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Dr. Dre’s Newest Protege: A 23-Year-Old White Rapper From Texas Named Justin Mohrle


Dr. Dre is back to discovering new talent and he’s found one to possibly take the place of eminem, he goes by the name of Justin Mohrle from Texas. He was summoned by Dr. Dre to come to L.A. because he heard a demo the young rapper made with the help of Dallas hip-hop legend The D.O.C. Now Mohrle is in a spot previously occupied by Snoop,  50 Cent, and Kendrick Lamar: under Dre’s wing. This is basically a white Drake in the making…

Justin talks about arriving in LA to work with Dr. Dre and everyone went on lock down, he doesn’t divulge to much information because his management keeping his project a big secret until the big reveal. But he’s already working with some big names in the studio, there is a photo on his Instagram page (@officiallovejt) of him with Gwen Stefani—captioned “Working with Gwen Stefani. Amen. #nodoubt”—but he can’t tell me any more. He can tell me that he’s spent nearly every waking minute since he touched down at LAX two months ago writing lyrics in the studio. But he can’t tell me whether it’s for a project with his name on it, or anyone else’s, for that matter.

According to

In a video that accompanied Pappademas’ widely read Playboy profile, The D.O.C. said he was seeking new talent in the Dallas area. Independent artist development scout Tony Hall read that and did what any music industry entrepreneur in the city would do: he took to Twitter to push one of his artists—Justin Mohrle. He messaged The D.O.C., telling him that he had to hear “the best white kid in Dallas.” The D.O.C. passed initially, but Hall didn’t give up. After a Q&A following the premiere of the Dallas hip-hop documentary We From Dallas, when The D.O.C. again said he was looking for Dallas talent, Hall hit him up again, with links to Mohrle’s “Selfish” and “Come Together.” The D.O.C. listened and was impressed, but he responded with a curt and cryptic, “All in God’s time.” He thought that with his direction, this might just be the kind of untapped talent and potential he wanted to bring to the table, back to Cali and Dr. Dre.

“I don’t want to rap as bad as I used to,” he says. “I’m perfectly fine being onstage next to JT, or next to Dre, when they doin’ they thing.”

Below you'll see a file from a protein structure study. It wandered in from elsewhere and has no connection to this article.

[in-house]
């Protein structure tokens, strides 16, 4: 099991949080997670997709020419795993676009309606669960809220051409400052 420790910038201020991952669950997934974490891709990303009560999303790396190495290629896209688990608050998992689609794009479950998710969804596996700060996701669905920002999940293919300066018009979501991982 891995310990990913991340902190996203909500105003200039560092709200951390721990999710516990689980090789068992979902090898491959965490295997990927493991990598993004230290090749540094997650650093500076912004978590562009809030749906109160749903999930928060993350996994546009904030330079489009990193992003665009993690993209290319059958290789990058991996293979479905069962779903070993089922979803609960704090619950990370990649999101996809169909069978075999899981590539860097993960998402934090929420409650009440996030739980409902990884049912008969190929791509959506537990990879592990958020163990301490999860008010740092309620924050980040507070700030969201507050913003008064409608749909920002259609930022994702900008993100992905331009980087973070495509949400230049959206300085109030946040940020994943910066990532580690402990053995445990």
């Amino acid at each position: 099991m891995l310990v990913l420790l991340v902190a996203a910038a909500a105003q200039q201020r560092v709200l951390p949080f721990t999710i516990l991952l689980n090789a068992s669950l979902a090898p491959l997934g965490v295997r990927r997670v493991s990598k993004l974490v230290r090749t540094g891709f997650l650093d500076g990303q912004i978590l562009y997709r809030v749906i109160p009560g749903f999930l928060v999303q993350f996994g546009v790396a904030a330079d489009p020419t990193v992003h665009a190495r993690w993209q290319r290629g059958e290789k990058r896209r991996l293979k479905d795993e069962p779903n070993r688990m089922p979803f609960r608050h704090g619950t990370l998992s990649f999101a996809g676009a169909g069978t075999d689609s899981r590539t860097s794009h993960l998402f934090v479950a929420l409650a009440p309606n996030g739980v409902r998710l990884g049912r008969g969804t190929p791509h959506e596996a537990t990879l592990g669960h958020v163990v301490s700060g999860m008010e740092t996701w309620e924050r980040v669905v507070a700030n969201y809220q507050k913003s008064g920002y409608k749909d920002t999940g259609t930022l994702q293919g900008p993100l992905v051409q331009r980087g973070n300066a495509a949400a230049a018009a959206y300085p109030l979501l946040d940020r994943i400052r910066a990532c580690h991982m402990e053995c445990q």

Within six months, The D.O.C. and his business partner at Silverback, John Huffman IV—along with Hall and his silent partner at Deep Ellum Music Group—struck a deal to produce a demo EP, with the intention of pitching Mohrle to Dr. Dre. The D.O.C. coached and polished the young rapper until he had a finished product to present.(All evidence of any of Mohrle’s solo efforts was pulled from the internet.) Dr. Dre decided, after spending some time with the demo, to move the kid to L.A. and get him working in the studio.

By August, Mohrle was on a plane to California, signed to a 360 deal (which covers recording, performance, and merchandise) with Silverback. In November, Michael I. Malowanczyk, a Dallas native and senior designer at Nike Football, flew to L.A. from Portland to work on the conceptual end. Mohrle took the opportunity to give himself a new stage name, since most people a$sociate JT with Justin Timberlake.

Justin Night—that’s what he’ll be billed as the next time you hear any of his music, which likely won’t be until Christmas. The real work is only beginning. But he’s already made his mother proud.

“When the opportunity came for him to work with Dr. Dre, we viewed it as his college graduation,” his mother says. “A job well done is really all a parent really wants for their child.”
From the mall in Sherman Oaks, we meet up with Bryan Blue, brother to Blue, The Misfit and an up-and-coming L.A.-based painter. Bryan gives us a late-night studio tour of his space on Fairfax Avenue, a national hub for streetwear and urban art. Mohrle is particularly taken with a large canvas depicting a reimagining of an iconic Kirk McKoy photograph from the 1992 Rodney King riots.


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